Towards Real-Time Facial Landmark Detection in Depth Data Using Auxiliary Information
- We introduce a new Kinect One  dataset, namely KOED to overcome data deficiency in this domain.
- We propose a novel and automated real-time 3D facial landmarks detection method.
- We conduct a complete investigation on the effect of different data streams, such as Gs, RGB, GsD, RGBD in 2D and 3D facial landmarks detection.
2. Related Work
2.1. Facial Landmarking with Neural Networks
2.2. Merging Visual and Depth
2.3. Existing Datasets
- Face Warehouse : is a large-scale dataset containing 150 participants with an age range of 7–80. The dataset contains RGB images (), Depth maps () and 3D models with 74 UV landmarks. The dataset focuses solely on posed expressions giving one model and image when the participant displays the expression. Furthermore, for capture they use the Kinect version 1 . The dataset is captured under different lighting and in different places. As only the expressions peak is captured, there is not a significant amount of data for training deep learning and it is at a low resolution compared to modern cameras. Overall, the Face Warehouse is a good 3D face dataset providing a wide assortment of expressions with landmark annotations, but with no onset or offset of the expression.
- Biwi Kinect Head Pose : is a small-scale Kinect version 1 dataset containing 20 participants, four of the participants were recorded twice. During the recording, keeping a neutral face, the participants would look around the room only moving their heads. The recordings are different lengths. The Depth data has been pre-processed to remove the background of all no face sections. The recording contains no facial landmarks, but the centre of the head and rotation is noted per frame. Although the recording was done in the same environment, the participants can be positioned in different sections of the room changing the background; the lighting remains consistent. Overall, the Biwi Kinect dataset was not suitable for the experiment as it contained no facial expressions and was recorded using the Kinect version 1.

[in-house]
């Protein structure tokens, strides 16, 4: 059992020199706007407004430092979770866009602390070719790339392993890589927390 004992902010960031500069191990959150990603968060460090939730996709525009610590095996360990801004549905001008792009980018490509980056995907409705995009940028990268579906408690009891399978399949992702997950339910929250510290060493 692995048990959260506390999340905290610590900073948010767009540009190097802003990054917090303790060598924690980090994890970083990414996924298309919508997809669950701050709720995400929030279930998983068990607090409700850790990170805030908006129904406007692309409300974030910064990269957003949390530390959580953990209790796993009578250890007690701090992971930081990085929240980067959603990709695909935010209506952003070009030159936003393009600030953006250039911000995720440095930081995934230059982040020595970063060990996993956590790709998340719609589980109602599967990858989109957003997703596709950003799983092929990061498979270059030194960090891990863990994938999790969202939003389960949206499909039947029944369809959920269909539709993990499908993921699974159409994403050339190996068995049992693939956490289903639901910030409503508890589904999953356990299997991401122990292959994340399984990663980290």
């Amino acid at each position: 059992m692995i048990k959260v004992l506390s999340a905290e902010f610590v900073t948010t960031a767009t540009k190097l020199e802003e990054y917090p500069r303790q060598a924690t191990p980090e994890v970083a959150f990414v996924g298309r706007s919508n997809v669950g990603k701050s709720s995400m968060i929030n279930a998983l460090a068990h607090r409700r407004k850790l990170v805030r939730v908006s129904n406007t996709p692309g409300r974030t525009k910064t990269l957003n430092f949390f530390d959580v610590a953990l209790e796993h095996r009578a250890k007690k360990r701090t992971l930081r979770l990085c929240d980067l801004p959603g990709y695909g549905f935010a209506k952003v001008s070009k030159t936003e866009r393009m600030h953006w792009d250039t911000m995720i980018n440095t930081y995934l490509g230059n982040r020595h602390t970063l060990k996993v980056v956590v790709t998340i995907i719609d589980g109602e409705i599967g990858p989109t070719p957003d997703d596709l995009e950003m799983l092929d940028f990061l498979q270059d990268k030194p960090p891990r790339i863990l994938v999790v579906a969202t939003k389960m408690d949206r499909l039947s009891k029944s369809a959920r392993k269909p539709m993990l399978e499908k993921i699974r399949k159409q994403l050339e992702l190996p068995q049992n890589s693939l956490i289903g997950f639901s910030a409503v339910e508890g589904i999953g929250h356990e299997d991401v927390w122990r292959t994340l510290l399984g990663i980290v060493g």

- Eurocom Kinect : is a medium-sized dataset containing 52 participants, each participant was recorded twice with around two weeks in between. Participants were recorded by having single images of them performing nine different expressions. The images were taken using the Kinect version 1 and images were pre-processed to segment the heads. The coordinates for the cropping are given as well as six facial landmarks. The Eurocom dataset contains few images for a deep learning network and is recorded with the Kinect version 1, making it unsuitable for the experiment.
- VAP face database : is a small size dataset containing 31 participants. The dataset was recorded using an updated Kinect version 1 for Windows, this version gives a bigger RGB image (1280 × 1024) and larger Depth map (), but at the cost of reduced frame rates. The recording was also done using the Kinects ‘near-mode’ which allows for the increased resolution described. Each participant has 51 images of the face taken at different head angles performing a neutral face and some frontal face with expressions. The recordings were done in the same place with consistent lighting. As the dataset contains single images and few participants performing facial expressions, it is unsuitable for the experiment, but for head pose estimation it would be appropriate.
- 3D Mask Attack : is a small to medium scale dataset containing 17 participants, but a large collection of recordings. The participant is recorded in three different sessions; in each session the participant is recorded five times for 300 frames per recording, holding a neutral expression. The recording uses the Kinect version 1. The eyes are annotated every 60 frames with interpolation for the other frames. The recordings were done under consistent lighting and background. The 3D Mask Attack dataset contains a vast number of frames, but all use the neutral expression, face the camera and use the older Kinect making it unsuitable for the experiment.
- Deep learning requires large-scale datasets containing many thousands of training examples.